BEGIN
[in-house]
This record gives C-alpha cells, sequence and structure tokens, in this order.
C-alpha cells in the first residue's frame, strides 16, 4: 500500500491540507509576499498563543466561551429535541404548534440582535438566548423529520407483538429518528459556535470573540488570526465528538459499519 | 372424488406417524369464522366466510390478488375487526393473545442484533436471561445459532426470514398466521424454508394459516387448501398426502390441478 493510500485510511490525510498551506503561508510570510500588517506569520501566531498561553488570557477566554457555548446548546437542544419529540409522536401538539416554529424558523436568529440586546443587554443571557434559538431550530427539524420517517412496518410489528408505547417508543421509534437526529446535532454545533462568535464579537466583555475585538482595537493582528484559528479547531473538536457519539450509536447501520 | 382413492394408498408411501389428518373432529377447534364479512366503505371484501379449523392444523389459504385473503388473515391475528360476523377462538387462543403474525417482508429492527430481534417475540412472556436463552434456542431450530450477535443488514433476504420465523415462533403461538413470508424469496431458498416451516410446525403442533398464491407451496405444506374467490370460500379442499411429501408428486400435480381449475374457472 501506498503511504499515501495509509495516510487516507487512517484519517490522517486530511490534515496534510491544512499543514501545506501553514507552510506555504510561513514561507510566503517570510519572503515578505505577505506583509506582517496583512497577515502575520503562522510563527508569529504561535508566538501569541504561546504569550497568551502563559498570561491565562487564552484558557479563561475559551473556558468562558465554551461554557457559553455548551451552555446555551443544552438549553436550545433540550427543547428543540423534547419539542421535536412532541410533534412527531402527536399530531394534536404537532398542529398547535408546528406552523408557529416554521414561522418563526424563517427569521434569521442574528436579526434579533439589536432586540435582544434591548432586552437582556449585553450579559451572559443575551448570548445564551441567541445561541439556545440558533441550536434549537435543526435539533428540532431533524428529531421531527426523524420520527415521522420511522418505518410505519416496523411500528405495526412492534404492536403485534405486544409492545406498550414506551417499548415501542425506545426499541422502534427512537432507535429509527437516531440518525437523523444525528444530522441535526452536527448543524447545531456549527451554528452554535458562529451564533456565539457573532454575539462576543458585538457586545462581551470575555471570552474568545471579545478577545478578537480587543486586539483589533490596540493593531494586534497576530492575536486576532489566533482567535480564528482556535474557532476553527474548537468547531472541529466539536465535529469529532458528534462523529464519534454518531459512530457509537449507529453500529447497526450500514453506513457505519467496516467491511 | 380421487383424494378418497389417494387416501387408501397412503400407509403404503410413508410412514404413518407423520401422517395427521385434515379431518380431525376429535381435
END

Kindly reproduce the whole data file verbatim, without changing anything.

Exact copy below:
[in-house]
This record gives C-alpha cells, sequence and structure tokens, in this order.
C-alpha cells in the first residue's frame, strides 16, 4: 500500500491540507509576499498563543466561551429535541404548534440582535438566548423529520407483538429518528459556535470573540488570526465528538459499519 | 372424488406417524369464522366466510390478488375487526393473545442484533436471561445459532426470514398466521424454508394459516387448501398426502390441478 493510500485510511490525510498551506503561508510570510500588517506569520501566531498561553488570557477566554457555548446548546437542544419529540409522536401538539416554529424558523436568529440586546443587554443571557434559538431550530427539524420517517412496518410489528408505547417508543421509534437526529446535532454545533462568535464579537466583555475585538482595537493582528484559528479547531473538536457519539450509536447501520 | 382413492394408498408411501389428518373432529377447534364479512366503505371484501379449523392444523389459504385473503388473515391475528360476523377462538387462543403474525417482508429492527430481534417475540412472556436463552434456542431450530450477535443488514433476504420465523415462533403461538413470508424469496431458498416451516410446525403442533398464491407451496405444506374467490370460500379442499411429501408428486400435480381449475374457472 501506498503511504499515501495509509495516510487516507487512517484519517490522517486530511490534515496534510491544512499543514501545506501553514507552510506555504510561513514561507510566503517570510519572503515578505505577505506583509506582517496583512497577515502575520503562522510563527508569529504561535508566538501569541504561546504569550497568551502563559498570561491565562487564552484558557479563561475559551473556558468562558465554551461554557457559553455548551451552555446555551443544552438549553436550545433540550427543547428543540423534547419539542421535536412532541410533534412527531402527536399530531394534536404537532398542529398547535408546528406552523408557529416554521414561522418563526424563517427569521434569521442574528436579526434579533439589536432586540435582544434591548432586552437582556449585553450579559451572559443575551448570548445564551441567541445561541439556545440558533441550536434549537435543526435539533428540532431533524428529531421531527426523524420520527415521522420511522418505518410505519416496523411500528405495526412492534404492536403485534405486544409492545406498550414506551417499548415501542425506545426499541422502534427512537432507535429509527437516531440518525437523523444525528444530522441535526452536527448543524447545531456549527451554528452554535458562529451564533456565539457573532454575539462576543458585538457586545462581551470575555471570552474568545471579545478577545478578537480587543486586539483589533490596540493593531494586534497576530492575536486576532489566533482567535480564528482556535474557532476553527474548537468547531472541529466539536465535529469529532458528534462523529464519534454518531459512530457509537449507529453500529447497526450500514453506513457505519467496516467491511 | 380421487383424494378418497389417494387416501387408501397412503400407509403404503410413508410412514404413518407423520401422517395427521385434515379431518380431525376429535381435